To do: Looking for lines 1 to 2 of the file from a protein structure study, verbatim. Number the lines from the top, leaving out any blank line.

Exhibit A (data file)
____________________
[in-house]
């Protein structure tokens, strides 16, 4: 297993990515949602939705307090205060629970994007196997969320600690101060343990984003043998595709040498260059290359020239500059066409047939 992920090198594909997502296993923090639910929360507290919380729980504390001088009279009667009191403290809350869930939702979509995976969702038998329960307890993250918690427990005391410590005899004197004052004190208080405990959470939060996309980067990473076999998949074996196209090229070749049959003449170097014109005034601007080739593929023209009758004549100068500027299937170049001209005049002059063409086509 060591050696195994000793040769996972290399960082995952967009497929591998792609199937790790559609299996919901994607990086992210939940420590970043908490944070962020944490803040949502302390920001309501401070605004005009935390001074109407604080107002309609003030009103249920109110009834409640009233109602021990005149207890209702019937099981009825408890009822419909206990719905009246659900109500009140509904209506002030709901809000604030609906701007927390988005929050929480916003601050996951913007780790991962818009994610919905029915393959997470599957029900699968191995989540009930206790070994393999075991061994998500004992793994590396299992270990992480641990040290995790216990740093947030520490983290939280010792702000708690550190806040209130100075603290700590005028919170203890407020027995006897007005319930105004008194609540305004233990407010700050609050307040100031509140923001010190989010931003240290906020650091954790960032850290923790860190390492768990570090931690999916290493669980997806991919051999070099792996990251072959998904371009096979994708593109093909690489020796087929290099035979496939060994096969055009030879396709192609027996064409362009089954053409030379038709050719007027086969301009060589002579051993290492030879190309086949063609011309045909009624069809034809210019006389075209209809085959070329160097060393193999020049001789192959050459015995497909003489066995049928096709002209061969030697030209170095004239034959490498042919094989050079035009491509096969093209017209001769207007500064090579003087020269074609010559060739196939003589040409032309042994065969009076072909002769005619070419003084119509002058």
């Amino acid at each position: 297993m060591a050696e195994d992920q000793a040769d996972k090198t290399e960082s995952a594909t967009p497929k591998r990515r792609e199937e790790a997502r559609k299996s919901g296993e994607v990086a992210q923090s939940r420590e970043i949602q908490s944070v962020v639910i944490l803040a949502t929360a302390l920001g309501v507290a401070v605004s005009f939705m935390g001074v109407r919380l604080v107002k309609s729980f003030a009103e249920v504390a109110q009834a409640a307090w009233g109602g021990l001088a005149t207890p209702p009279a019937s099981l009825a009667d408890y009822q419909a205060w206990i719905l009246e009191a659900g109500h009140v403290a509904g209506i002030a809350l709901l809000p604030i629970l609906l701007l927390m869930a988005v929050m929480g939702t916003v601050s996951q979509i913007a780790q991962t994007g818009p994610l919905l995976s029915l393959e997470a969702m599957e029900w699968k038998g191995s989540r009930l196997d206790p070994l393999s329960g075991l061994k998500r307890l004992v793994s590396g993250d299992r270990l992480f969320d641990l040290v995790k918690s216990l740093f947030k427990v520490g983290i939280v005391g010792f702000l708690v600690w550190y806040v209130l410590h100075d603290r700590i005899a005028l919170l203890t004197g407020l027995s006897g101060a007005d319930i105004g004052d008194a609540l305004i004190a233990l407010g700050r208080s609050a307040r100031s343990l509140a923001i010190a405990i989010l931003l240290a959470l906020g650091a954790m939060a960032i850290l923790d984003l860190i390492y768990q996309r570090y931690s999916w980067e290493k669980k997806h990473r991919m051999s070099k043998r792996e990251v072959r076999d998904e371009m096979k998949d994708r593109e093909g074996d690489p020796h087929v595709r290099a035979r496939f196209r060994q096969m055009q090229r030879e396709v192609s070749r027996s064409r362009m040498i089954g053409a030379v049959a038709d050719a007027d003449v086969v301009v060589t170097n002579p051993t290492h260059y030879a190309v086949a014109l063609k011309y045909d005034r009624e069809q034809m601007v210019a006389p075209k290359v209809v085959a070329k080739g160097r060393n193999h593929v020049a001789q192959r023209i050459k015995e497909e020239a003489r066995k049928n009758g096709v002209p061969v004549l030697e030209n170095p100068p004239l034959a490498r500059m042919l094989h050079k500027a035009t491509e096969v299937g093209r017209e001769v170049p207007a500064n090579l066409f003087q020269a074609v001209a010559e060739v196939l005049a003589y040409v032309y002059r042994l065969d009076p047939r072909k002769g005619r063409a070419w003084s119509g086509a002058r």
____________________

[in-house]
């Protein structure tokens, strides 16, 4: 297993990515949602939705307090205060629970994007196997969320600690101060343990984003043998595709040498260059290359020239500059066409047939 992920090198594909997502296993923090639910929360507290919380729980504390001088009279009667009191403290809350869930939702979509995976969702038998329960307890993250918690427990005391410590005899004197004052004190208080405990959470939060996309980067990473076999998949074996196209090229070749049959003449170097014109005034601007080739593929023209009758004549100068500027299937170049001209005049002059063409086509 060591050696195994000793040769996972290399960082995952967009497929591998792609199937790790559609299996919901994607990086992210939940420590970043908490944070962020944490803040949502302390920001309501401070605004005009935390001074109407604080107002309609003030009103249920109110009834409640009233109602021990005149207890209702019937099981009825408890009822419909206990719905009246659900109500009140509904209506002030709901809000604030609906701007927390988005929050929480916003601050996951913007780790991962818009994610919905029915393959997470599957029900699968191995989540009930206790070994393999075991061994998500004992793994590396299992270990992480641990040290995790216990740093947030520490983290939280010792702000708690550190806040209130100075603290700590005028919170203890407020027995006897007005319930105004008194609540305004233990407010700050609050307040100031509140923001010190989010931003240290906020650091954790960032850290923790860190390492768990570090931690999916290493669980997806991919051999070099792996990251072959998904371009096979994708593109093909690489020796087929290099035979496939060994096969055009030879396709192609027996064409362009089954053409030379038709050719007027086969301009060589002579051993290492030879190309086949063609011309045909009624069809034809210019006389075209209809085959070329160097060393193999020049001789192959050459015995497909003489066995049928096709002209061969030697030209170095004239034959490498042919094989050079035009491509096969093209017209001769207007500064090579003087020269074609010559060739196939003589040409032309042994065969009076072909002769005619070419003084119509002058």